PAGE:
Next off was the Jamsheed range, starting off with two bracing whites - a firm, fiercely dry and grippy Gewurztraminer of real style and appeal and a fragrant, minerally and tight Viognier. Even the Bistro level 'Jose the Rose' is all funky and complex - having gone through full malo and some barrel ageing. The highlight though was the Yarra Syrah - Savoury, complex, light to medium bodied, pepper and spice, lovely stuff. Glorious packaging to boot. Don't miss the 'La Syrah' - perhaps the most out there $20 wine on the market...
Final stop was to see the other Luke Lambert red - the 07 Syrah. Now, I wasn't overly taken with the simple 07 Neb, but the brand is exciting. The 07 Syrah again reminded me of that - a medium bodied Yarra red of polish and lightness that was more Pinot than Shiraz, but beautifully drinkable. 12.8% alcohol.
I left, wishing that more pompous English critics could experience the blatant terroirism shown by the hands on winemakers of this room.
The sooner we stop making wines like this, the better. It's everything that is bad about Chardonnay and the sort of style that turns people off. What's worse, is that I think that the fruit underneath is top quality stuff.
Perhaps it is just me - I'm feeling a little jaded after too many lacklustre Chardies of late, but as soon as my nose hovered above the glass, I was immediately turned off.
A yellow straw colour, the wine smells like oak - cheesy, grainy oak, mixing obscenely with some yeasty lees overtones & bottle aged Chardonnay fruit to form something sweet and derived. The palate is more attractive, with a rich, round mouthfeel with some nice fruit acidity towards the back end. But all the good work comes undone at the finish - with an intrusive, ugly wood chip flavour that is oak tannin at its worst. Yuk. Worse still, this has had an extra 12 months in bottle for everything to integrate, & the oak still sits on top like a growth. Disappointment plus. 13.8
Sunday, 16 November 2008
I think if you served this up blind with some mainstream, lower end French Champagne (Lanson, Piper etc) it would shit all over them. There are so many freely available Australian and Kiwi sparklers out there now that are more than capable competitors for the French benchmarks - and as we continue to gain a better grasp on fruit sources, production methods and style parameters, our bubblies will only get better. Hoorah.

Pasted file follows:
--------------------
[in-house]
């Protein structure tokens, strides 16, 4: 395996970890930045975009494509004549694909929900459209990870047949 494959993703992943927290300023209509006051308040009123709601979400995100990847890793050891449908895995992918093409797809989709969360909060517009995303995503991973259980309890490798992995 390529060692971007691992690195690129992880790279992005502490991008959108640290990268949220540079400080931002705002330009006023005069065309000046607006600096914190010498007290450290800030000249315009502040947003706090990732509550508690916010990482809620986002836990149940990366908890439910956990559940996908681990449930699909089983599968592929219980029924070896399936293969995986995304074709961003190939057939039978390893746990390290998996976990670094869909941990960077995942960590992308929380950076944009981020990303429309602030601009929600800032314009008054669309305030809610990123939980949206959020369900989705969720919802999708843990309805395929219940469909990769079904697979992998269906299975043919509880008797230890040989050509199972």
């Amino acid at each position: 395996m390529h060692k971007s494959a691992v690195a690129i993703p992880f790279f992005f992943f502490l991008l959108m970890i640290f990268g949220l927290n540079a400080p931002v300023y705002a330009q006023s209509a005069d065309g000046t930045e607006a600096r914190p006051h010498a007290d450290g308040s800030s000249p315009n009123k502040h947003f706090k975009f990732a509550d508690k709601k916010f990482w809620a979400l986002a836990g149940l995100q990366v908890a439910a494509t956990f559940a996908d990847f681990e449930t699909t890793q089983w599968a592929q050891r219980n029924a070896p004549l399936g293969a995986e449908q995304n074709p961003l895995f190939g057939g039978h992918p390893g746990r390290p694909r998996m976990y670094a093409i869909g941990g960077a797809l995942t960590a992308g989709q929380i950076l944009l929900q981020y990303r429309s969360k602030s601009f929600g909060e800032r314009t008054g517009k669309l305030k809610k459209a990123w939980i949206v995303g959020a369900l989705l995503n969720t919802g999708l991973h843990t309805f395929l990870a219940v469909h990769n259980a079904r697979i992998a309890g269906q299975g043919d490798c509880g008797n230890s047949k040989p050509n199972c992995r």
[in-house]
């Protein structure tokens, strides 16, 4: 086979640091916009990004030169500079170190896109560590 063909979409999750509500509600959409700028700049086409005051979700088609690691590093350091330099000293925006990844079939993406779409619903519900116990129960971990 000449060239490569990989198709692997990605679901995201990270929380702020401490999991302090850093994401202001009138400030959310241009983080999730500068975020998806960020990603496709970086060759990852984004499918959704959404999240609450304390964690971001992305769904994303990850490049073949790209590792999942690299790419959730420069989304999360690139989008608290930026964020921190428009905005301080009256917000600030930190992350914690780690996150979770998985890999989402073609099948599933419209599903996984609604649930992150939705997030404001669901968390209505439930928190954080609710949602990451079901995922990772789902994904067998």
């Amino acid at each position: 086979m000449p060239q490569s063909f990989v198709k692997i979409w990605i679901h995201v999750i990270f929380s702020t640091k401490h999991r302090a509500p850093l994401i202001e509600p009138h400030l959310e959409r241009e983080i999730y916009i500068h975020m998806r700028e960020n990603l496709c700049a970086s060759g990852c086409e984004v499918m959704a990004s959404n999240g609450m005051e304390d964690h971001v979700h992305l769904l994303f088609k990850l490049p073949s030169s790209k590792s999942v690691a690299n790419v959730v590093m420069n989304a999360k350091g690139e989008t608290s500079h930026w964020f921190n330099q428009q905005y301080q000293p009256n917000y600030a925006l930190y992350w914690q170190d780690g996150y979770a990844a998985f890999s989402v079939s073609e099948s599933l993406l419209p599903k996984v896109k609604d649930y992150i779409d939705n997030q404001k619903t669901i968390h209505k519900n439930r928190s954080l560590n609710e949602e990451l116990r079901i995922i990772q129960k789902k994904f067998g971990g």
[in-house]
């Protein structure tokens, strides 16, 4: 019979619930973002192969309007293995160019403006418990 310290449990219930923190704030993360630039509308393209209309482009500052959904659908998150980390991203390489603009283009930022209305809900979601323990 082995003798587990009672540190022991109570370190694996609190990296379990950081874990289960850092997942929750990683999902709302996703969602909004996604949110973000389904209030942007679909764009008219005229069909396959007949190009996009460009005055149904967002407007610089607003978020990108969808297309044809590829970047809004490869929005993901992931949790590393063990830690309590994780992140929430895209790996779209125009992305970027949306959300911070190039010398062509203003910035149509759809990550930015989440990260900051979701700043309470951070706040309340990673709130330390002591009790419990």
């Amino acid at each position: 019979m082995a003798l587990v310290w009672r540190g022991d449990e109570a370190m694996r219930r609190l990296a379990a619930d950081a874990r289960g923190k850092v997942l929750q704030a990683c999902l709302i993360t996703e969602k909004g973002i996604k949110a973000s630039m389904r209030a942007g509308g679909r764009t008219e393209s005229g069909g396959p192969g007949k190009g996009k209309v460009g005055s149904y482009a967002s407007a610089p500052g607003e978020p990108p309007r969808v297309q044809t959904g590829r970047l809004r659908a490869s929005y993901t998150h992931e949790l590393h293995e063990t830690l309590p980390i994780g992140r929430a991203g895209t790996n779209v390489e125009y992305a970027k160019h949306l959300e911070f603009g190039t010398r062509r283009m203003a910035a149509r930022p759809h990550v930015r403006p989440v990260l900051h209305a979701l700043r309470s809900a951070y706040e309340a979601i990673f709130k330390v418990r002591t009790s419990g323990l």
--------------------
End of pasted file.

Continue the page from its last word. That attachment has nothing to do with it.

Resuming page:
This is quite golden yellow in colour, with some obvious development on the nose - but that only enhances the appeal of this complex style. Custard, freshly buttered bread & lemon on the nose, with yeasty autolysis characters intertwined with toasty bottle age. Champagne like nose, yet set in a quite forward frame (like a few of the 03 Tasmanian wines - the lovely 03 Clover Hill shows this too).
The palate is delightfully layered, moving from front palate bready richness, through a bright citrussy middle, before finishing all cuddly and yeasty on the dry back palate. It arguably lacks the minerality of top Champagne, but it has twice the complexity of most of the aforementioned NV's, without the excess dosage, at a very real price. Excellent. 18.5
Saturday, 15 November 2008
Steve Webber is the man. De Bortoli Chief Winemaker, New Royal Melbourne Wine Show Chairman & 2007 Winemaker of the Year. A man on a mission. This year, Steve has taken over the chair of one of our most famous wine shows & he is already stirring the pot. In the famous 'Jimmy Watson' class this year, there will be no medals, just the trophy. Steve did that. Unfinished wines won't receive medals you see. Apparently the Watson family (owners of the trophy) want the trophy to be for 1 yr old wines, finished or not. Steve (and others) want it to be for 1 and up to 2 year old finished wines. Watch this space.